The Power BI Scanner API is an essential part of the Power BI Admin API that enables administrators to automatically retrieve valuable information about their organization's Power BI assets. However, parsing the output JSON file can be complex and confusing with many duplicate property names, especially when using Power Automate. This blog post will show you how to parse the Power BI Scanner API's JSON output using a custom JSON schema to avoid duplicate property names and simplify flow creation.
Power BI Scanner API Output
In order to use the Power BI Scanner API, you need to run the WorkspaceInfo PostWorkspaceInfo API first, which has 5 parameters and in this blog post I used "datasetExpressions" and "datasetSchema" to get the dataset schema (tables, columns and measures) and dataset expressions (DAX and Mashup queries) [find out more about these parameters here]. The "WorkspaceInfo PostWorkspaceInfo" API returns a unique ID called scanId, which needs to be used in another API called "WorkspaceInfo GetScanResult" to get the result in the JSON format. Note: You can check the status of your scanId by using the "WorkspaceInfo GetScanStatus" API. Read this blog post to learn how to run a Power BI Rest API with Power Automate: https://www.vahiddm.com/post/call-power-bi-rest-api-with-power-automate
In Power Automate, what does Parse JSON do?
The Parse JSON action is a powerful feature in Power Automate that can help you to work with data in JSON format. It lets you take the raw JSON data obtained from sources such as HTTP requests and convert it into structured values that you can use in your flow. This feature simplifies the flow building process, making it more accessible even if you don't have advanced coding skills. In simple terms, it makes creating flows more comfortable and convenient for everyone.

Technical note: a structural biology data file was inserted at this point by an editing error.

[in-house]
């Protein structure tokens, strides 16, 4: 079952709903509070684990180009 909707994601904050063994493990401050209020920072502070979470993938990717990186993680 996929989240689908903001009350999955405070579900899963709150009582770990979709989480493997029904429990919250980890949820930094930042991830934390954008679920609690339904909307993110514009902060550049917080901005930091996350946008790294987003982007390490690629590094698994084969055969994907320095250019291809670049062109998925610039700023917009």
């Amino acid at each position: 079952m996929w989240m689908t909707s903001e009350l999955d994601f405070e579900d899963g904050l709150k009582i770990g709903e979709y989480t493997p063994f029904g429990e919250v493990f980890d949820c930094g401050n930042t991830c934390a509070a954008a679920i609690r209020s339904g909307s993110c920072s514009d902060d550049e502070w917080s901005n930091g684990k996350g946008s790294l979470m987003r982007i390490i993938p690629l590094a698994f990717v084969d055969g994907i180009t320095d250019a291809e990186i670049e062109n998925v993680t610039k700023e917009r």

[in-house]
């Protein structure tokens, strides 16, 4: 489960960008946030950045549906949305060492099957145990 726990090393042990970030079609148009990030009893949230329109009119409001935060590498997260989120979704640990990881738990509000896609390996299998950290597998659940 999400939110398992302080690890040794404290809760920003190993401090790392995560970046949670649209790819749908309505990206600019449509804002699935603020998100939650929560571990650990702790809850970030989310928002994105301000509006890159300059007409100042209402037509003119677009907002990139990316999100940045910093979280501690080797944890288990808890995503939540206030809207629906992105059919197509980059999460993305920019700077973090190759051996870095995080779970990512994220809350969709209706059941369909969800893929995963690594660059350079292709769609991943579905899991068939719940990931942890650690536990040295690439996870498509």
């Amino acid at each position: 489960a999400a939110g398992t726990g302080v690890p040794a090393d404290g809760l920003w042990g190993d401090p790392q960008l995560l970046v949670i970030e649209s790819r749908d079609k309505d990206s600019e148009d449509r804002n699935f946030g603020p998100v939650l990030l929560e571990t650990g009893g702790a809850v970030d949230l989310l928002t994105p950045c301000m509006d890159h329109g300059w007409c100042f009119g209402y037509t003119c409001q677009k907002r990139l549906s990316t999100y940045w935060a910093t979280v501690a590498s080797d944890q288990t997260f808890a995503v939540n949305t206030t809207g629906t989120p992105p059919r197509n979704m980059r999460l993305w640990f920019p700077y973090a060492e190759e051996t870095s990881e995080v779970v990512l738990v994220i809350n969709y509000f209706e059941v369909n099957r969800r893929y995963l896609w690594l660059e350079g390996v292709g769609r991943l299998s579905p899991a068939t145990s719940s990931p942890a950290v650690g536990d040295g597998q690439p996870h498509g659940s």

To utilize the Parse JSON action, you will need to provide two essential pieces of information:
JSON data - The output of the Rest API
JSON schema - The schema of the JSON data
Creating a JSON schema is straightforward in Power Automate. Simply click on the "Generate from sample" button, paste an example JSON payload into the text box, and click "Done". The schema will be automatically generated based on the sample provided.
However, most JSON data contains duplicate property names (Id and Name) even though their path is different, which makes creating the flow difficult, and this is the problem you will encounter after parsing the Power BI Scanner API JSON output:
How to solve this problem?
To overcome this challenge, a solution is to use a custom JSON schema with annotations for "title" and "description" to avoid duplicate property names and simplify flow creation. By leveraging these annotations, the Parse JSON action can provide more detailed and easily understandable outputs.
The result is the game changer:
This game-changing approach allows IT professionals to effectively utilize the Parse JSON action within Power Automate, particularly when working with the Power BI Scanner API output. To further assist with this, a sample JSON schema for the Power BI Scanner API output, specifically for the "datasetExpressions" and "datasetSchema" parameters, can be downloaded for reference form my GIT repository: https://github.com/VahidDM/Custom-JSON-Schema-Power-BI-Scanner-API